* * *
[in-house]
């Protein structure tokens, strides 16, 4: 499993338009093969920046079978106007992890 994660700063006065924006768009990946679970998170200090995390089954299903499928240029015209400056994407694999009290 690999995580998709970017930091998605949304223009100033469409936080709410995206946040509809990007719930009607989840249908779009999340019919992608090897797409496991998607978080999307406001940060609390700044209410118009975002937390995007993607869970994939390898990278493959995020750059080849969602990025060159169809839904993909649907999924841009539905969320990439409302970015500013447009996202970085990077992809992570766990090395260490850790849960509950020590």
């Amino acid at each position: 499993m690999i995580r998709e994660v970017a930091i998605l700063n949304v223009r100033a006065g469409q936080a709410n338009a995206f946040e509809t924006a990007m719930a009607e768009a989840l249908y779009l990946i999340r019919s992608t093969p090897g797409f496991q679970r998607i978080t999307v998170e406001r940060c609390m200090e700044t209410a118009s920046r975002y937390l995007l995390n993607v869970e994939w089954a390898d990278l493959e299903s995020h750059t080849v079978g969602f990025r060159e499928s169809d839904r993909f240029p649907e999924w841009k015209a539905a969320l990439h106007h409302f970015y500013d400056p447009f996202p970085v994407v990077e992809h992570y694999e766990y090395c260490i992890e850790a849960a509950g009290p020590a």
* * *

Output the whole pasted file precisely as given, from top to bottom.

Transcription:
[in-house]
């Protein structure tokens, strides 16, 4: 499993338009093969920046079978106007992890 994660700063006065924006768009990946679970998170200090995390089954299903499928240029015209400056994407694999009290 690999995580998709970017930091998605949304223009100033469409936080709410995206946040509809990007719930009607989840249908779009999340019919992608090897797409496991998607978080999307406001940060609390700044209410118009975002937390995007993607869970994939390898990278493959995020750059080849969602990025060159169809839904993909649907999924841009539905969320990439409302970015500013447009996202970085990077992809992570766990090395260490850790849960509950020590």
């Amino acid at each position: 499993m690999i995580r998709e994660v970017a930091i998605l700063n949304v223009r100033a006065g469409q936080a709410n338009a995206f946040e509809t924006a990007m719930a009607e768009a989840l249908y779009l990946i999340r019919s992608t093969p090897g797409f496991q679970r998607i978080t999307v998170e406001r940060c609390m200090e700044t209410a118009s920046r975002y937390l995007l995390n993607v869970e994939w089954a390898d990278l493959e299903s995020h750059t080849v079978g969602f990025r060159e499928s169809d839904r993909f240029p649907e999924w841009k015209a539905a969320l990439h106007h409302f970015y500013d400056p447009f996202p970085v994407v990077e992809h992570y694999e766990y090395c260490i992890e850790a849960a509950g009290p020590a």